Fugitive Slave Chapel re-opens in Fanshawe Pioneer Village


Fugitive Slave Chapel

A delapidated African Methodist Episcopal (AME) Church, erected in 1848 on Thames Street in London, Ontario, one of the “destinations” of the Underground Railroad and the first Black church in the region, has been renovated and moved to Fanshawe Pioneer Village.

The Fugitive Slave Chapel, as the church came to be known, was recently re-opened.

From 1848 to 1869, the AME Church on Thames Street served as a “beacon of hope” for those fleeing enslavement in the United States via the Underground Railroad. This clandestine network of safe houses provided a pathway to freedom in Canada. The church’s role as a station on the Underground Railroad was vital in saving lives and perpetuating the fight for freedom and equality.

In 1856, the AME Church evolved into the British Methodist Episcopal (BME) Church, creating a distinct Canadian Conference separate from its American counterpart. The BME Church continued to serve as a spiritual and communal center for London’s Black residents, strengthening their sense of identity and unity.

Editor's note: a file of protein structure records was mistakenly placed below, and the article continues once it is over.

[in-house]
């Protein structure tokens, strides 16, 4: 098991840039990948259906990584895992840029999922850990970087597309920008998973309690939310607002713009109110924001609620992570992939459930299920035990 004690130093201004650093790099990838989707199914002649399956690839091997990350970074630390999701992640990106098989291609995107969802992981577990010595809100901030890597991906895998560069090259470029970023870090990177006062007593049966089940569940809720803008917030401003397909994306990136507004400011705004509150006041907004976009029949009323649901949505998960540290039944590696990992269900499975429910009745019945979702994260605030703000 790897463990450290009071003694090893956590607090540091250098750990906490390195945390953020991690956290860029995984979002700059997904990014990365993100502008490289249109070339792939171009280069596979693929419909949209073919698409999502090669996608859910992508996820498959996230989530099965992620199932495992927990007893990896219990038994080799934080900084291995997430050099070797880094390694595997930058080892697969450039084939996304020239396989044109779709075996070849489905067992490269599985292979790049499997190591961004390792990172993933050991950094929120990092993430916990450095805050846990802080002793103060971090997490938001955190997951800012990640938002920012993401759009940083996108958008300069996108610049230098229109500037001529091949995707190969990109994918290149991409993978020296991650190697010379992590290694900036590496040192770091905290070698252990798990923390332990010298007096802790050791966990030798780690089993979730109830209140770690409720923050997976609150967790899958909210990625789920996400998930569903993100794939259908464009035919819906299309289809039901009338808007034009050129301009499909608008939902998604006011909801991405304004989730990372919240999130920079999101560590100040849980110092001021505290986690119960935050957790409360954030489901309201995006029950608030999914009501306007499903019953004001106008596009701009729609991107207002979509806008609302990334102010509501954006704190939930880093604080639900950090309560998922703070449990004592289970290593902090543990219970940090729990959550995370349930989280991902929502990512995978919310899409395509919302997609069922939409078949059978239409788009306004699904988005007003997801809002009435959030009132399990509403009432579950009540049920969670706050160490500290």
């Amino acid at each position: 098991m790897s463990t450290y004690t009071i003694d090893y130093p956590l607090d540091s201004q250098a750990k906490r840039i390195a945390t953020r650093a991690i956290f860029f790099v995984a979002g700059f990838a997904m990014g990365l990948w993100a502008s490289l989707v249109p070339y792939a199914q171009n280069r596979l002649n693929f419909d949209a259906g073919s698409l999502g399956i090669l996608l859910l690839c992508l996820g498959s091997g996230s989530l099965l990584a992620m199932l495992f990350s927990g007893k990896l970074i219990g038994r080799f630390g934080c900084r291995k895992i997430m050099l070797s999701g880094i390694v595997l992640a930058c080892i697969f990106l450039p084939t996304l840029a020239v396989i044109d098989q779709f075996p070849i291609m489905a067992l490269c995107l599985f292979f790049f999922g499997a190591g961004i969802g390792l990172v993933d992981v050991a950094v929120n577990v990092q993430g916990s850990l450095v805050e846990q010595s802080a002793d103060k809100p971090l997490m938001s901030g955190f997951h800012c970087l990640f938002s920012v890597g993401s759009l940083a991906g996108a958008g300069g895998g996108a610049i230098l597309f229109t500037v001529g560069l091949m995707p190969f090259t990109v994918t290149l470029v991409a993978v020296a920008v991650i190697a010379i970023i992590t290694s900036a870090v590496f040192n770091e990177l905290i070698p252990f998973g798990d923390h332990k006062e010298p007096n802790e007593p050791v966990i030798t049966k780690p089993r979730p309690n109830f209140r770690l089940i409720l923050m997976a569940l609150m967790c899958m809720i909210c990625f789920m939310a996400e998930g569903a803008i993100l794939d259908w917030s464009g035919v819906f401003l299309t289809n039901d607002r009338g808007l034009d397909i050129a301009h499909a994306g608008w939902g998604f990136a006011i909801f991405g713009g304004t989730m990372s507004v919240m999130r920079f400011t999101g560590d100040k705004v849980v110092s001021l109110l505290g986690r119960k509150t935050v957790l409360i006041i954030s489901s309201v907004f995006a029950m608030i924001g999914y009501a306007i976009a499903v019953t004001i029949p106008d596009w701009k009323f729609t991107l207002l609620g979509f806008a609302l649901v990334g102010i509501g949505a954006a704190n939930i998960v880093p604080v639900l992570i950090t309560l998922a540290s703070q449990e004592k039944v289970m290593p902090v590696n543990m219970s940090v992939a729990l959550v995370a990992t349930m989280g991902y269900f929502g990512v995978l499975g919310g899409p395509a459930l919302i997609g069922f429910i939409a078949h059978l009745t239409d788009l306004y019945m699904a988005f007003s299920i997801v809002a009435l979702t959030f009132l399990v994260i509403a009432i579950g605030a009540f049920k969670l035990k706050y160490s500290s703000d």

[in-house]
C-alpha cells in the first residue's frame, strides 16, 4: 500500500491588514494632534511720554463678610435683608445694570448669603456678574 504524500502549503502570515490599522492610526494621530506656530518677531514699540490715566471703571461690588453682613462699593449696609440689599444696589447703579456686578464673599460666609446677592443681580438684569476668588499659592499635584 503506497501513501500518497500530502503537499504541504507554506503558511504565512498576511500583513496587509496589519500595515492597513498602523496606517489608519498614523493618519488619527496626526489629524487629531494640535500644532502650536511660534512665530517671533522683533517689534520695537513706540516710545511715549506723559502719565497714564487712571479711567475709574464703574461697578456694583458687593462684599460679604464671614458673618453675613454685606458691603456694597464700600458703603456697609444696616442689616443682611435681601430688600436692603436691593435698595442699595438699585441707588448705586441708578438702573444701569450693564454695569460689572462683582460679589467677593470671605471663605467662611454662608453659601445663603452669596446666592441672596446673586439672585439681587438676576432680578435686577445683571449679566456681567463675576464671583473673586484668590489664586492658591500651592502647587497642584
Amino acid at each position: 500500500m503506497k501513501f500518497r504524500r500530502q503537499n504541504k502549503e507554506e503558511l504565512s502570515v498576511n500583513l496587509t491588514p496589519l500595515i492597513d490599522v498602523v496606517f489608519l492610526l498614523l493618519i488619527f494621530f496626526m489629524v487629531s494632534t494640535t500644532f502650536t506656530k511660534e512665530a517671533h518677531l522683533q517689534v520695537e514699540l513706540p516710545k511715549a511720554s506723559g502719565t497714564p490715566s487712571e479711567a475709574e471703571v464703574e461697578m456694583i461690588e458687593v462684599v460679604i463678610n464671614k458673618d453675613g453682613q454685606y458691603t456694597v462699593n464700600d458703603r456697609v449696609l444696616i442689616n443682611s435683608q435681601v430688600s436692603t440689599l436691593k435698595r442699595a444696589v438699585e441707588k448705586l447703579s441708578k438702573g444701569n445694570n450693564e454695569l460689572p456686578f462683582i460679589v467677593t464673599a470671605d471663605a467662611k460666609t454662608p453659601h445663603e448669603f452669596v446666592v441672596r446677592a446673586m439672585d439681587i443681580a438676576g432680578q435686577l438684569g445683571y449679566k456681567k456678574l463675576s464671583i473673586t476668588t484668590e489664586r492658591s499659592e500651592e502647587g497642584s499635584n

Fugitive Slave Chapel ribbon cutting

In 2014, the “Fugitive Slave Chapel” faced the prospect of demolition. To preserve its legacy, the building was saved and restored with plans to relocate it to Fanshawe Pioneer Village. Despite financial challenges, the London &Middlesex Heritage Museum, along with dedicated community partners, successfully raised funds for the relocation and restoration project.

The recent restoration ceremony celebrated the Chapel’s historical significance, uniting people in acknowledging its role as a symbol of faith, freedom, and resilience.

Lindsay Mathyssen, Member of Parliament for London-Fanshawe, emphasized the Chapel’s importance as a sanctuary on the Underground Railroad, honoring the bravery of those who sought refuge within its walls. The event began with an indigenous land acknowledgement, highlighting the importance of learning from the past to create a more inclusive future.

Chris Campbell sits on a pew at the Fugitive Slave Chapel

Pews for the chapel were provided by the London Carpenters Union local 1946.

Chris Campbell, Director of Equity, Diversity an Inclusion at the Carpenter’ District Council of Ontario, who attended the re-opening of the Chapel, thanked the union members for providing the pews.

He also said that he is proud that “we are not concealing the past but learning from it.

“Generations to come will see that as a turning point we stand united for freedom liberty justice and respect for all.”